This is a beauty. I guess the new Democrat leisure activity is to take everything Bush has said over the past three years and to distort it or parse it for the most ridiculous meaning. For example, try this one on for size from the Calpundit:
QUESTION: Sir, why should we be more worried about Saddam Hussein, who has no nuclear weapons, than Kim Chong-il, who is unstable and does have nuclear weapons?
THE PRESIDENT: Well, first of all, I think it’s important to remember that Saddam Hussein was close to having a nuclear weapon. We don’t know whether or not he has a nuclear weapon. We do expect him to disarm his weapons of mass destruction, that’s what we expect.
To which the Calpundit states: Nobody
So the question is, should we only take Bush seriously when he’s giving a prepared speech? Everything else is subject to be wrong?
John, honestly, there’s no such thing as a casual discussion with the president of the United States. He was hip deep in this stuff (at least I hope he was), and he knew precisely what the truth was.
But instead he had to spice it up. And you think it’s OK because he was in a coffee shop talking to reporters instead of in the Oval Office?
That won’t do. He’s either being straight with us or he isn’t. And it’s starting to look like he took every chance he could to exaggerate and spin and dissemble. You shouldn’t be defending this.
Kevin- No one knew whether or not he actually had weapons except Saddam. We suspected he didn’t- but you never know. That is what Bush said. You choose, in retrospect, to perceive this as a lie.
It was not a lie then, it is not a lie now. Until you can, with 100% accuracy, state who has what weapons where, that is how it will always be.
Bush probably would agree with you in one regard- he probably did not “think” he had a nuke- but that is not what he said. He said we don’t know.
You guys are really outdoing yourself with this, I will give you that. And that is not parsding words- words mean things. Unless you want to claim that thinking and knowing are the same thing.
So if Bush had said “We don’t know whether or not Saddam Hussein was behind the 9/11 attack”, you would be fine with that? I mean, we don’t *know* that he wasn’t, right?
The question here is not the parsing of words. Statements made by human beings very often have implications beyond their literal meaning. If I were to say, “We don’t know whether or not Tony Blair had David Kelly murdered” then you would (rightly) take this as implying that I considered this a real possiblity.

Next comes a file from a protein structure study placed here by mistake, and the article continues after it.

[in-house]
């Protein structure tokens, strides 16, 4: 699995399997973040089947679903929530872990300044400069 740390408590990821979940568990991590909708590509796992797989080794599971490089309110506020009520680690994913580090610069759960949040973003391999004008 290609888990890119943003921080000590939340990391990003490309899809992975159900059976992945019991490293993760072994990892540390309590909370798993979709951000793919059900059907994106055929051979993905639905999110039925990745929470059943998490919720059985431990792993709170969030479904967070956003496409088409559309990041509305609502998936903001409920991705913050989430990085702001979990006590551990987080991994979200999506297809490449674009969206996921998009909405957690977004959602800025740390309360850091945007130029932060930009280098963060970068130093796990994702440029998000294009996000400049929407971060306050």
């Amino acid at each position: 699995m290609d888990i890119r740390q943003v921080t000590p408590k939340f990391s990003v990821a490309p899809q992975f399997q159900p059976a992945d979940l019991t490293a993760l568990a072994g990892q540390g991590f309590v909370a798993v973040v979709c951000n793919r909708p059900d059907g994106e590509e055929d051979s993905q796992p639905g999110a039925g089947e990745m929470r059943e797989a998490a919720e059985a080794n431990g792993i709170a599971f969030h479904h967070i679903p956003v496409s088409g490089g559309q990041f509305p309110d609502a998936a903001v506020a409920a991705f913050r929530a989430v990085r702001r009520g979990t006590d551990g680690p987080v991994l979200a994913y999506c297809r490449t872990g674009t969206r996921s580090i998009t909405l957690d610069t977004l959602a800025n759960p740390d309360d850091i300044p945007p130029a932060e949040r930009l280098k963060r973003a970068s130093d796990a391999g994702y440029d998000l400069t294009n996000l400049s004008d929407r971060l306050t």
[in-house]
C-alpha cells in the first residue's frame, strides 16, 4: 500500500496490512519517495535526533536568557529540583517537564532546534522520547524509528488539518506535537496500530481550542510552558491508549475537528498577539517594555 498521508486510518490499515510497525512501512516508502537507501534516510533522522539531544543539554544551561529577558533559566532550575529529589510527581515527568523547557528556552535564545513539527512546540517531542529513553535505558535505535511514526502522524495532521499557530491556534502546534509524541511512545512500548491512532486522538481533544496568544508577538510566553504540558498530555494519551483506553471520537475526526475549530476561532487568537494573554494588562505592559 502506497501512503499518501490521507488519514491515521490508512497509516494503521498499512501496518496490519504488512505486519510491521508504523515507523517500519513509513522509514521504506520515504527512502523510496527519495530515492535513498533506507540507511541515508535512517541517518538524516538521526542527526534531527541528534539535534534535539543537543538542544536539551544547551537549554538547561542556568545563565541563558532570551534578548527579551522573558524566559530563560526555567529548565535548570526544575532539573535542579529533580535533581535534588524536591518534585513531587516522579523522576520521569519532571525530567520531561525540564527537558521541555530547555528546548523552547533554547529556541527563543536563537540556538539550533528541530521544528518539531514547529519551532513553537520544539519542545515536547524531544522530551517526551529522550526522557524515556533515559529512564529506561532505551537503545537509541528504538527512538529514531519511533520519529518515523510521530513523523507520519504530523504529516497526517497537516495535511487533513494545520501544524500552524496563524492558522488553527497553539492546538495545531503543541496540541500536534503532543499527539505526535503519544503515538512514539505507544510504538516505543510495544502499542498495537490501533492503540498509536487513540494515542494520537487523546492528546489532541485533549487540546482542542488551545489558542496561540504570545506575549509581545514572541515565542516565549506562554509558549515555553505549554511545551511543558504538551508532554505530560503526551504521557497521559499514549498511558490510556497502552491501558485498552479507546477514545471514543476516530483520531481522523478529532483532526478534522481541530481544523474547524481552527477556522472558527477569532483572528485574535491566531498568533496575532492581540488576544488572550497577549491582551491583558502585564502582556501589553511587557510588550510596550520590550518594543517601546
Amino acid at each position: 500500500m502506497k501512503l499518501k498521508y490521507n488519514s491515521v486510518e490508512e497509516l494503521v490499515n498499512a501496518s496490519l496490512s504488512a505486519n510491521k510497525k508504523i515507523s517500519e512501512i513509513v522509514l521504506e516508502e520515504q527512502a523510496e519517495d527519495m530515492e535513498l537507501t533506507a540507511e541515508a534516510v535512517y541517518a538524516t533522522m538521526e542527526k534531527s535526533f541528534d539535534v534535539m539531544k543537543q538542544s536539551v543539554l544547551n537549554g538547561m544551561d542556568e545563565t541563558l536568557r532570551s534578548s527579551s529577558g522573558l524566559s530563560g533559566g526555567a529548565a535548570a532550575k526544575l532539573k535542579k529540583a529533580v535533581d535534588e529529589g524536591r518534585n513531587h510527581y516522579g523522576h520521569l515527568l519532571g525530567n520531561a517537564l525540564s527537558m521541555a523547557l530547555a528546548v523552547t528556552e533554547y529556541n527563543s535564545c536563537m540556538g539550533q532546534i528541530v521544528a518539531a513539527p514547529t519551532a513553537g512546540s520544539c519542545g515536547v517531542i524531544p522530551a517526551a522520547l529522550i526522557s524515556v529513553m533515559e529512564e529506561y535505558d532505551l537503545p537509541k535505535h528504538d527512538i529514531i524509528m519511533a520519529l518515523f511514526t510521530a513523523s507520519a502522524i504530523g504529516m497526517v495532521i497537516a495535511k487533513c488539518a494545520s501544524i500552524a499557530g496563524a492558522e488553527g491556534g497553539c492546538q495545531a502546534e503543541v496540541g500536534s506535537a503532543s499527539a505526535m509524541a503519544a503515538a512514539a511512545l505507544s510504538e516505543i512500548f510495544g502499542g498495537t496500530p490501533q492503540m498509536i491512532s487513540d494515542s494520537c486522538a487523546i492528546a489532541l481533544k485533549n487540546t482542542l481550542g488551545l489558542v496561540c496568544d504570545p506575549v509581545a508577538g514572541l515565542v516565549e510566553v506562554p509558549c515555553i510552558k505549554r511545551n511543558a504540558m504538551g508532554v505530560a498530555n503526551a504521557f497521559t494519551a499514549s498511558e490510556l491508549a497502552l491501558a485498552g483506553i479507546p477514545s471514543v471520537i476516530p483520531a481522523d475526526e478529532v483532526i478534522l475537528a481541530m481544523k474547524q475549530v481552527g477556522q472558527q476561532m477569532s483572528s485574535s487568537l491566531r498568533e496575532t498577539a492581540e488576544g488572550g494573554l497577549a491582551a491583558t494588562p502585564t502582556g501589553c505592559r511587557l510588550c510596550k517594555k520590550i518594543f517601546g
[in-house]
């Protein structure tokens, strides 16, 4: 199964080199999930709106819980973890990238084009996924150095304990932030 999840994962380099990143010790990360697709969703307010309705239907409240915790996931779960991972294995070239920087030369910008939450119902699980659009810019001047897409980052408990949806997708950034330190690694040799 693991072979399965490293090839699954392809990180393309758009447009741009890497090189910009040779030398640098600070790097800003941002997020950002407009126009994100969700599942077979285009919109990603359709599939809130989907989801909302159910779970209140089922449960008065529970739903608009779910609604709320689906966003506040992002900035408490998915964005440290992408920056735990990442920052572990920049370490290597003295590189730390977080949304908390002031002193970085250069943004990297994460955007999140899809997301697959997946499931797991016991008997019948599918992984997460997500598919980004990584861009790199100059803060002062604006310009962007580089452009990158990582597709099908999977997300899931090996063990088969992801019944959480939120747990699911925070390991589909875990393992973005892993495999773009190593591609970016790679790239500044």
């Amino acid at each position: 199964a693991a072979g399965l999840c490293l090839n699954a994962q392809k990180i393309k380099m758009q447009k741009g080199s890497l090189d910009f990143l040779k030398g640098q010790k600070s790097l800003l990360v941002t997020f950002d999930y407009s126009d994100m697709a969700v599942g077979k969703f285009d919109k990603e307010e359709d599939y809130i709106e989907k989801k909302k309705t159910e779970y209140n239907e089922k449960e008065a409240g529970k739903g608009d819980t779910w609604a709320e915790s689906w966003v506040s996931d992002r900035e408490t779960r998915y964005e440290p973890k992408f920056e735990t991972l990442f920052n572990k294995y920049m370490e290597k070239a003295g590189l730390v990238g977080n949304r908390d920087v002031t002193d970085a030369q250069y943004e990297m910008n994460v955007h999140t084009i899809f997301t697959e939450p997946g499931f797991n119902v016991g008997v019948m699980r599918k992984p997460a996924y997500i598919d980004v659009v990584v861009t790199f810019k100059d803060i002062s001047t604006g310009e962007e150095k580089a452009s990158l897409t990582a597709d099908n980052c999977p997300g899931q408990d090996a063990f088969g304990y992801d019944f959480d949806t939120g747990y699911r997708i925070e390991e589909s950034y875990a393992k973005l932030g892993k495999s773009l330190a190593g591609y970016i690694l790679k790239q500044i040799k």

When the President of the United States says, “We don’t know whether or not [Saddam Hussein] has a nuclear weapon.” then the obvious implication of this is that the US Government considers this a real possibility. The intelligence didn’t support that position and Bush should have known that. (I’m perfectly willing to consider the possibility that he didn’t, although I’m not sure that’s really more palatable)
By the way, you were the first one here to mention the word “lie”. Kevin has only claimed that Bush was being misleading.
“We don’t know whether or not Saddam Hussein was behind the 9/11 attack”, you would be fine with that? I mean, we don’t *know* that he wasn’t, right?
We do know that he wasn’t behind it, so yes I would have a problem with it.
We don’t know if Blair is involved in the Kelly incident- I highly doubt it, and I am willing to bet most people are smart enbough not to make such a claim.
For the love of everything holy- it was a possibility he had a nuclear weapon. They didn’t know if he did- they doubted it, but they didn’t know. They still don’t- which scares me more than the word parsing going on with you guys.
And Bush said he was pretending otherwise about something he knew was false. He never used the word misleading.
And what are AVID and MAVID?
Let me get this straight:
1. A reporter asks Bush a legitimate question about differences between our Iraq and N. Korea policies.
2. Bush gives a non-answer. Even if we thought it was in the realm of possibility that Iraq had a nuclear weapon, why treat them different than Korea?
3. Kevin Drum comments on whether Bush’s answer is misleading.
Therefore, Democrats have no credibility.